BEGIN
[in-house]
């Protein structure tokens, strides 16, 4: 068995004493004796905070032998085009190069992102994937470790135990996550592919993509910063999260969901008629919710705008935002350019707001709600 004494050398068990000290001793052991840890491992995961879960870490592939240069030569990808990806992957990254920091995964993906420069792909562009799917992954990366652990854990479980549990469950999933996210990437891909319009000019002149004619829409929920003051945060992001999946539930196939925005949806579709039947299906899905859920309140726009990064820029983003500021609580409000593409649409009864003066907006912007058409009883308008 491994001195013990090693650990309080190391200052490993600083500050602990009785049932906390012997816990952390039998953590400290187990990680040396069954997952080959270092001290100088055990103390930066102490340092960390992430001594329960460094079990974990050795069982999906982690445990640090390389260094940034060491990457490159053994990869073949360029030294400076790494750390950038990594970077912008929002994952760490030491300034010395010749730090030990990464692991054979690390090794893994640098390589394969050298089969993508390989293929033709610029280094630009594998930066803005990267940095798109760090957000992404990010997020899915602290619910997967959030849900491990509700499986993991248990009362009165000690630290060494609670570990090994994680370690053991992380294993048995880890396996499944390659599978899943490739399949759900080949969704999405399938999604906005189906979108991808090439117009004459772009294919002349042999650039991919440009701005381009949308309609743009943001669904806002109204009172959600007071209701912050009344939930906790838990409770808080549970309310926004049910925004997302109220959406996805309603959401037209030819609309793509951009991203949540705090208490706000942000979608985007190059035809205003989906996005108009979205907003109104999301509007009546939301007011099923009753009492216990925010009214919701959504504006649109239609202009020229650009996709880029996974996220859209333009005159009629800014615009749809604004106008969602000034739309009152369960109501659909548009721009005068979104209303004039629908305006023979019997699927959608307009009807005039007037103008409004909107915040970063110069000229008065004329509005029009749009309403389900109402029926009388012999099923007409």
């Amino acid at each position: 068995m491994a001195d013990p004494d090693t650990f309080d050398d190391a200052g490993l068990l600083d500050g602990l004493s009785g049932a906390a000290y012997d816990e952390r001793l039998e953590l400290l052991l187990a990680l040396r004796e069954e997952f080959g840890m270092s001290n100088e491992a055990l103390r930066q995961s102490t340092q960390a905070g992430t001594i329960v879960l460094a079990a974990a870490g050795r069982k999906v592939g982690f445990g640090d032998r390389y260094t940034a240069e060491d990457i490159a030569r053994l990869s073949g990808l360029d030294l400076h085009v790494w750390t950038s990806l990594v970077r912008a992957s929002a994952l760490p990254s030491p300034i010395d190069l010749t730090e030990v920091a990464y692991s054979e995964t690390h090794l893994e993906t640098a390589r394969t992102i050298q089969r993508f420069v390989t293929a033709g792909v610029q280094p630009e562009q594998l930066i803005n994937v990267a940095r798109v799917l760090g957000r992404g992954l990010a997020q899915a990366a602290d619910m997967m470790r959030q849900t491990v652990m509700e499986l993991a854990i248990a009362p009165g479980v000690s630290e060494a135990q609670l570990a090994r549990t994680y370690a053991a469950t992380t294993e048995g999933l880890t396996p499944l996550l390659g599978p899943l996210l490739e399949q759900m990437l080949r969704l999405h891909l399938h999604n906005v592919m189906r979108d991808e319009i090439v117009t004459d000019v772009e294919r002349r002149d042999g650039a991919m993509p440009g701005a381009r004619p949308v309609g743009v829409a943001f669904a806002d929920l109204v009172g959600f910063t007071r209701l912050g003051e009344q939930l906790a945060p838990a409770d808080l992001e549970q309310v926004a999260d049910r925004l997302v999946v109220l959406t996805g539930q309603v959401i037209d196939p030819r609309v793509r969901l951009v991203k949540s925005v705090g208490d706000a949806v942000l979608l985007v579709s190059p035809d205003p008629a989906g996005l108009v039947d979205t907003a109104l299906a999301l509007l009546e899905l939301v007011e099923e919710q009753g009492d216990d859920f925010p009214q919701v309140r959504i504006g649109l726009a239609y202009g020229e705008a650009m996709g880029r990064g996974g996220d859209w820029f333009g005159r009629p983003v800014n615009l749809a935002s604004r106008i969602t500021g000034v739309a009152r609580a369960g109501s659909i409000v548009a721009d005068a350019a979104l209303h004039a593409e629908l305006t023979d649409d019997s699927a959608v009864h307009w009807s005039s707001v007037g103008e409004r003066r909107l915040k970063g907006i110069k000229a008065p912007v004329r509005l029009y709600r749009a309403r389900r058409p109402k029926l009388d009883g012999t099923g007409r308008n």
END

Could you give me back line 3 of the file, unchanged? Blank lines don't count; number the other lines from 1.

């Amino acid at each position: 068995m491994a001195d013990p004494d090693t650990f309080d050398d190391a200052g490993l068990l600083d500050g602990l004493s009785g049932a906390a000290y012997d816990e952390r001793l039998e953590l400290l052991l187990a990680l040396r004796e069954e997952f080959g840890m270092s001290n100088e491992a055990l103390r930066q995961s102490t340092q960390a905070g992430t001594i329960v879960l460094a079990a974990a870490g050795r069982k999906v592939g982690f445990g640090d032998r390389y260094t940034a240069e060491d990457i490159a030569r053994l990869s073949g990808l360029d030294l400076h085009v790494w750390t950038s990806l990594v970077r912008a992957s929002a994952l760490p990254s030491p300034i010395d190069l010749t730090e030990v920091a990464y692991s054979e995964t690390h090794l893994e993906t640098a390589r394969t992102i050298q089969r993508f420069v390989t293929a033709g792909v610029q280094p630009e562009q594998l930066i803005n994937v990267a940095r798109v799917l760090g957000r992404g992954l990010a997020q899915a990366a602290d619910m997967m470790r959030q849900t491990v652990m509700e499986l993991a854990i248990a009362p009165g479980v000690s630290e060494a135990q609670l570990a090994r549990t994680y370690a053991a469950t992380t294993e048995g999933l880890t396996p499944l996550l390659g599978p899943l996210l490739e399949q759900m990437l080949r969704l999405h891909l399938h999604n906005v592919m189906r979108d991808e319009i090439v117009t004459d000019v772009e294919r002349r002149d042999g650039a991919m993509p440009g701005a381009r004619p949308v309609g743009v829409a943001f669904a806002d929920l109204v009172g959600f910063t007071r209701l912050g003051e009344q939930l906790a945060p838990a409770d808080l992001e549970q309310v926004a999260d049910r925004l997302v999946v109220l959406t996805g539930q309603v959401i037209d196939p030819r609309v793509r969901l951009v991203k949540s925005v705090g208490d706000a949806v942000l979608l985007v579709s190059p035809d205003p008629a989906g996005l108009v039947d979205t907003a109104l299906a999301l509007l009546e899905l939301v007011e099923e919710q009753g009492d216990d859920f925010p009214q919701v309140r959504i504006g649109l726009a239609y202009g020229e705008a650009m996709g880029r990064g996974g996220d859209w820029f333009g005159r009629p983003v800014n615009l749809a935002s604004r106008i969602t500021g000034v739309a009152r609580a369960g109501s659909i409000v548009a721009d005068a350019a979104l209303h004039a593409e629908l305006t023979d649409d019997s699927a959608v009864h307009w009807s005039s707001v007037g103008e409004r003066r909107l915040k970063g907006i110069k000229a008065p912007v004329r509005l029009y709600r749009a309403r389900r058409p109402k029926l009388d009883g012999t099923g007409r308008n």